WHEN Chinese President Xi Jinping and his Russian counterpart Vladimir Putin were saying warm goodbyes after their two-day meeting ended on Wednesday, China’s leader told his host they were driving geopolitical change around the world, the like of which the world has not seen over the past 100 years. This was too ambitious a statement to make. But it carried conviction. And Russian president nodded in agreement. The two leaders called for “responsible dialogue” to resolve the Ukraine crisis. They also signed an agreement to usher their ties into a “new era” of cooperation. Their talks built upon the “no limits” partnership the two leaders announced last year, less than three weeks before Russia invaded Ukraine.
Xi also proposed a peace plan to end the Ukraine war and Russia has promised to cooperate. Putin said that the Chinese proposal could become the basis of a peace settlement. However, the west and Ukraine have been lukewarm to it. The United States has snorted at the peace plan saying a ceasefire would cement Russian territorial gains and give Russia time to prepare for a bigger offensive. But Xi seems to have made his point. He has reinforced his image as a peace builder on the world stage. More so, when his Ukraine peace bid follows China’s recent brokering of rapprochement between Saudi Arabia and Iran. It showed that China could play a significant role in fostering a Middle East more characterized by cooperation and trade than conflict and weapons sales, which have been the norm in the region under US leadership. It also reflected China’s growing clout in the region and the relative decline in the US influence.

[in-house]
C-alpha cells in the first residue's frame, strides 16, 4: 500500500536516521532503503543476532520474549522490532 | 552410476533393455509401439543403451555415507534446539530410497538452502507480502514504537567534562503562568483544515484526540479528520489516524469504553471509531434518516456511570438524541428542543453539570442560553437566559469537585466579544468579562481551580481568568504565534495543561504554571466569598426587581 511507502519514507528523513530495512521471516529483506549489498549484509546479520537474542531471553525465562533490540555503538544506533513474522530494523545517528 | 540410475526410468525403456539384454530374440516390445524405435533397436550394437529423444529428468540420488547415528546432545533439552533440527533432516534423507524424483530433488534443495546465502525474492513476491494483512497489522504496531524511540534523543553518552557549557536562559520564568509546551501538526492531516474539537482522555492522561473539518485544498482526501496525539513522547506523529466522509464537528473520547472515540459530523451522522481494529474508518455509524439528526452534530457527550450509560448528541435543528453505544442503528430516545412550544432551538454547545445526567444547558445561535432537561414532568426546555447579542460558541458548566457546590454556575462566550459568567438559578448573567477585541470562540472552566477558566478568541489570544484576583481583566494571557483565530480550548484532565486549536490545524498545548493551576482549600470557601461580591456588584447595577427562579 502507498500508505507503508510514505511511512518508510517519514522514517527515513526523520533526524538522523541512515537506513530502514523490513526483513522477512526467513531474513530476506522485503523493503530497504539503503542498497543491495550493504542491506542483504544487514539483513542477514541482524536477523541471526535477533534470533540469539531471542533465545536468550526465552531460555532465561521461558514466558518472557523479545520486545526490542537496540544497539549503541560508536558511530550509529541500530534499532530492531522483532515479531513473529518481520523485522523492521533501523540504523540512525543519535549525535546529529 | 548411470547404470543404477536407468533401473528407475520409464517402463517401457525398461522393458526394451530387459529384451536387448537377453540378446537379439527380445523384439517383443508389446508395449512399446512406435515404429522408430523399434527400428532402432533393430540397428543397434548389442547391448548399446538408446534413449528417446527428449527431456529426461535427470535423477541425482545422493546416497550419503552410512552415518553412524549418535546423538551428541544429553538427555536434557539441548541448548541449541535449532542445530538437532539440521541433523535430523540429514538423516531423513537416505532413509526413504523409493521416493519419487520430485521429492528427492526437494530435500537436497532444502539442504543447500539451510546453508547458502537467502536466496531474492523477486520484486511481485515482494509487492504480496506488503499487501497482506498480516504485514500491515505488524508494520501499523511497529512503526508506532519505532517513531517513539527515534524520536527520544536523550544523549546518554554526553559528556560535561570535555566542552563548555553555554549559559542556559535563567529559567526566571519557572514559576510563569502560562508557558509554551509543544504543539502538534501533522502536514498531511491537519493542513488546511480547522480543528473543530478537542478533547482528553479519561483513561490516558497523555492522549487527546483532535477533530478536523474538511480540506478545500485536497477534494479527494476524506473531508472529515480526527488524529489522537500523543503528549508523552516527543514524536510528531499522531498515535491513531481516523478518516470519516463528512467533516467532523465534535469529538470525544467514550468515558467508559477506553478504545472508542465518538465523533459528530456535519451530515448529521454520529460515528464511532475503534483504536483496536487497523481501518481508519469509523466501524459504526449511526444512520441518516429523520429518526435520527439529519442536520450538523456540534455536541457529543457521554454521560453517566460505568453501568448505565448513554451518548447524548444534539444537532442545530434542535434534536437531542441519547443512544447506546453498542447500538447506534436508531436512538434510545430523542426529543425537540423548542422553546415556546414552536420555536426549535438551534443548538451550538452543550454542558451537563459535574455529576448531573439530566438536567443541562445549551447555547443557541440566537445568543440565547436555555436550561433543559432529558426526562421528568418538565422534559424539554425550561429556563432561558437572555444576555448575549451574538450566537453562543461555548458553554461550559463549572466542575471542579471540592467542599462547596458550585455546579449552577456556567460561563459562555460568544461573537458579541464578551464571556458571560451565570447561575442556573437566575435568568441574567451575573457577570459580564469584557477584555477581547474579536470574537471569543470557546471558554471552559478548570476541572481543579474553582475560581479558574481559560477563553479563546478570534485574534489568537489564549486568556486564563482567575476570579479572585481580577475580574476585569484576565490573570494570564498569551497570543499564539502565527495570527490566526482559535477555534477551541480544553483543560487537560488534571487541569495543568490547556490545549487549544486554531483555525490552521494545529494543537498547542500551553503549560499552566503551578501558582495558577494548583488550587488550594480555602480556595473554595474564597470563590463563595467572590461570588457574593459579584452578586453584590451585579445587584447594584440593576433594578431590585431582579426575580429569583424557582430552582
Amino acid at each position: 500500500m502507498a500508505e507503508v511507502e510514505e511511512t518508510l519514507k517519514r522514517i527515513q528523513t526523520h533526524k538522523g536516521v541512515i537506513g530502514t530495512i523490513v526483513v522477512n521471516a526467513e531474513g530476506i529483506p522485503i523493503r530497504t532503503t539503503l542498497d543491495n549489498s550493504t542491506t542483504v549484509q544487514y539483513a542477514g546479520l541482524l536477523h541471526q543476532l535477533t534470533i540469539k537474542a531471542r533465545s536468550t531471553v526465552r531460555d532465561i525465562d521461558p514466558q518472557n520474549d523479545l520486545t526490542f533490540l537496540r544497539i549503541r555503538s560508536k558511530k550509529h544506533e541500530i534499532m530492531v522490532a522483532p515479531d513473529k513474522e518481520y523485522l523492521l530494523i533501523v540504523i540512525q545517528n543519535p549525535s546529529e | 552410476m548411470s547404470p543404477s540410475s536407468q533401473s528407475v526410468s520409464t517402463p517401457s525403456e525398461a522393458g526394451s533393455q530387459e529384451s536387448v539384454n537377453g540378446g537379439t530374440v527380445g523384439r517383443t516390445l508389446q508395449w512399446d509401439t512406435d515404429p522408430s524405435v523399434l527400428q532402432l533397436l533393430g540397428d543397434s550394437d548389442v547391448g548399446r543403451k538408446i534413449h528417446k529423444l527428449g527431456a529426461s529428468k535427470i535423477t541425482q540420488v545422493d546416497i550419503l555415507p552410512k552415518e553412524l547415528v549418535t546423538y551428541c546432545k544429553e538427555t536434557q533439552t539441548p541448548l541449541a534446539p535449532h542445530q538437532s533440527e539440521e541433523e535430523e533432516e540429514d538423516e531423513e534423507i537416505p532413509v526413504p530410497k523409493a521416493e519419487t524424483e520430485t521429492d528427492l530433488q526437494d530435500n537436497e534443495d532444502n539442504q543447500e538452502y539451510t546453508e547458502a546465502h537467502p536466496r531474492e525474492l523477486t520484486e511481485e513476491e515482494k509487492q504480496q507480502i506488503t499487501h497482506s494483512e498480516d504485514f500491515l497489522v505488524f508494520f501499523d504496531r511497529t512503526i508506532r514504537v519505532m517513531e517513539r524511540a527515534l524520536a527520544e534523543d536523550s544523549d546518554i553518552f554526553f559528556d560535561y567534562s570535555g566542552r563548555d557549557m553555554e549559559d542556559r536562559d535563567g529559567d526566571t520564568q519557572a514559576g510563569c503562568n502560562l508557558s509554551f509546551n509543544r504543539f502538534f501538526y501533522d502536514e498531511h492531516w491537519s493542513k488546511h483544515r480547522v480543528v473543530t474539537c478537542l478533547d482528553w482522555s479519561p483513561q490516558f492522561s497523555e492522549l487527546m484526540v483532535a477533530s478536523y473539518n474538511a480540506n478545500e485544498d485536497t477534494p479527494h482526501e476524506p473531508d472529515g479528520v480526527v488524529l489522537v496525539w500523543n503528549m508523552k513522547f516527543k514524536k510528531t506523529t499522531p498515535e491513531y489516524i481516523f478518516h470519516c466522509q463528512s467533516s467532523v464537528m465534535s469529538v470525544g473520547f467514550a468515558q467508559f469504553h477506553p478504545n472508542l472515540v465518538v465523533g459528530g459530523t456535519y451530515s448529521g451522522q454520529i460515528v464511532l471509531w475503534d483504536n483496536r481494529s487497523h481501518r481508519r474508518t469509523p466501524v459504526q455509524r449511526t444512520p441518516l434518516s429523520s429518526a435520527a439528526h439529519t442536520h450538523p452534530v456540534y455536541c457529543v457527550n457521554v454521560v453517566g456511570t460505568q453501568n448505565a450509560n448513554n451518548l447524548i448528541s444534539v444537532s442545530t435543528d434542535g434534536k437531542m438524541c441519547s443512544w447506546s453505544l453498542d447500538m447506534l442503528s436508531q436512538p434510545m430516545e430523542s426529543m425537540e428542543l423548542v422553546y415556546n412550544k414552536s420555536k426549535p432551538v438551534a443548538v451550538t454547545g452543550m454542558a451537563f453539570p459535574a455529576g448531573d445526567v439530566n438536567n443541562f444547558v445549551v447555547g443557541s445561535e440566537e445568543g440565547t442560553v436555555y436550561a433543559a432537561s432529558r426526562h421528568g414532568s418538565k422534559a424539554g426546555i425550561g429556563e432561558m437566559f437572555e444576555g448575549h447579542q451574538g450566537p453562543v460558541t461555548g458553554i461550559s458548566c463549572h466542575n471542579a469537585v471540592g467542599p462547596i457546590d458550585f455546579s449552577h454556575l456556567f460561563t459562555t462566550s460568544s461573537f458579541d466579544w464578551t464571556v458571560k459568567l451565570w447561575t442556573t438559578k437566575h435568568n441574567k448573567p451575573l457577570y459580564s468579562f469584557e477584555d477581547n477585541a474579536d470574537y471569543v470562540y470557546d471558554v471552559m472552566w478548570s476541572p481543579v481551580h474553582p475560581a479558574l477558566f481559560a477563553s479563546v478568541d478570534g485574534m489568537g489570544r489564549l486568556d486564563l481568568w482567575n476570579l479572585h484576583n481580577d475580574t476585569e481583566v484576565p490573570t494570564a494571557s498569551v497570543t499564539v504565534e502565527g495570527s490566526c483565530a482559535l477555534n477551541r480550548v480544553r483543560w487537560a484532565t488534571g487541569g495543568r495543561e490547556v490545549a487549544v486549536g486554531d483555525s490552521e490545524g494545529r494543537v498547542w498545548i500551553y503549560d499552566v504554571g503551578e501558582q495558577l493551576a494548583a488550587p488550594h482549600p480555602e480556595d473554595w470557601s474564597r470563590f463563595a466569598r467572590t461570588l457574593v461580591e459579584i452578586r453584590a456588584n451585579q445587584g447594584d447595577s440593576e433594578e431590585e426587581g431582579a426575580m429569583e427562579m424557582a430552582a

That said, Xi-Putin summit signalled much more than their growing ties and the effort to resolve Ukraine crisis. Russia’s increasing defiance of the West and China’s inexorable rise have confronted the US and the EU with a new existential crisis. It is also altering global geopolitics and awakening the rest of the world to the reality of a declining US power. This is clear from how the nations and regional groupings have been balancing their relations with the US and China-Russia axis. Even though the US-led western coalition against Russia is holding up well, the rest of the world is increasingly asserting its autonomy in its response to the war. Where does the world go from here. The situation has become very fraught. The US-China tug-of-war has is at its peak. And the winner of this battle royale could potentially decide the next global super power. But for the world peace to hold, the US and China will need to learn to manage their rivalry.
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